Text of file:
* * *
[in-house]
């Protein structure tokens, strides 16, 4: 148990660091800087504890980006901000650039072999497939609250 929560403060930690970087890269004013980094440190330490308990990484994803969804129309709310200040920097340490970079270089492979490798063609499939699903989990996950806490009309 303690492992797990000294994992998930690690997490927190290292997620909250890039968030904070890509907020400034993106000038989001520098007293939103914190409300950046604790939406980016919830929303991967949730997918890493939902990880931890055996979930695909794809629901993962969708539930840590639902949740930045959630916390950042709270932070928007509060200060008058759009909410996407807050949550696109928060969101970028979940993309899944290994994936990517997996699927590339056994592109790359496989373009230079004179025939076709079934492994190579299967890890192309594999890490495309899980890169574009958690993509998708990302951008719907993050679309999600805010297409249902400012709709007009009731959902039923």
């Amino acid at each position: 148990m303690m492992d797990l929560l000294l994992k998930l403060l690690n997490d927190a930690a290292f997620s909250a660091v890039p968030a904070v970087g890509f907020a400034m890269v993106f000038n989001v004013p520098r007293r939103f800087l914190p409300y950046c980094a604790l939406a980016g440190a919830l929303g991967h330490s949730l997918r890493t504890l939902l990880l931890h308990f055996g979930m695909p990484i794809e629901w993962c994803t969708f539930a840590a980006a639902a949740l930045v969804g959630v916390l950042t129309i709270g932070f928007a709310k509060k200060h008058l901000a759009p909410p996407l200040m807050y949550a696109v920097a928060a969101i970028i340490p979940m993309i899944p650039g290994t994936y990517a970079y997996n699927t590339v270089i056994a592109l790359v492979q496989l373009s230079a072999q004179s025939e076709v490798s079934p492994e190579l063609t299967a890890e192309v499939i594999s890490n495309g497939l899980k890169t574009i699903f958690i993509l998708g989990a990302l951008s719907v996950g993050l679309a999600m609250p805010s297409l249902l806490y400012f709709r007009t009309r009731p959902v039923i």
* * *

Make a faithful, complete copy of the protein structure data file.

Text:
[in-house]
């Protein structure tokens, strides 16, 4: 148990660091800087504890980006901000650039072999497939609250 929560403060930690970087890269004013980094440190330490308990990484994803969804129309709310200040920097340490970079270089492979490798063609499939699903989990996950806490009309 303690492992797990000294994992998930690690997490927190290292997620909250890039968030904070890509907020400034993106000038989001520098007293939103914190409300950046604790939406980016919830929303991967949730997918890493939902990880931890055996979930695909794809629901993962969708539930840590639902949740930045959630916390950042709270932070928007509060200060008058759009909410996407807050949550696109928060969101970028979940993309899944290994994936990517997996699927590339056994592109790359496989373009230079004179025939076709079934492994190579299967890890192309594999890490495309899980890169574009958690993509998708990302951008719907993050679309999600805010297409249902400012709709007009009731959902039923």
């Amino acid at each position: 148990m303690m492992d797990l929560l000294l994992k998930l403060l690690n997490d927190a930690a290292f997620s909250a660091v890039p968030a904070v970087g890509f907020a400034m890269v993106f000038n989001v004013p520098r007293r939103f800087l914190p409300y950046c980094a604790l939406a980016g440190a919830l929303g991967h330490s949730l997918r890493t504890l939902l990880l931890h308990f055996g979930m695909p990484i794809e629901w993962c994803t969708f539930a840590a980006a639902a949740l930045v969804g959630v916390l950042t129309i709270g932070f928007a709310k509060k200060h008058l901000a759009p909410p996407l200040m807050y949550a696109v920097a928060a969101i970028i340490p979940m993309i899944p650039g290994t994936y990517a970079y997996n699927t590339v270089i056994a592109l790359v492979q496989l373009s230079a072999q004179s025939e076709v490798s079934p492994e190579l063609t299967a890890e192309v499939i594999s890490n495309g497939l899980k890169t574009i699903f958690i993509l998708g989990a990302l951008s719907v996950g993050l679309a999600m609250p805010s297409l249902l806490y400012f709709r007009t009309r009731p959902v039923i």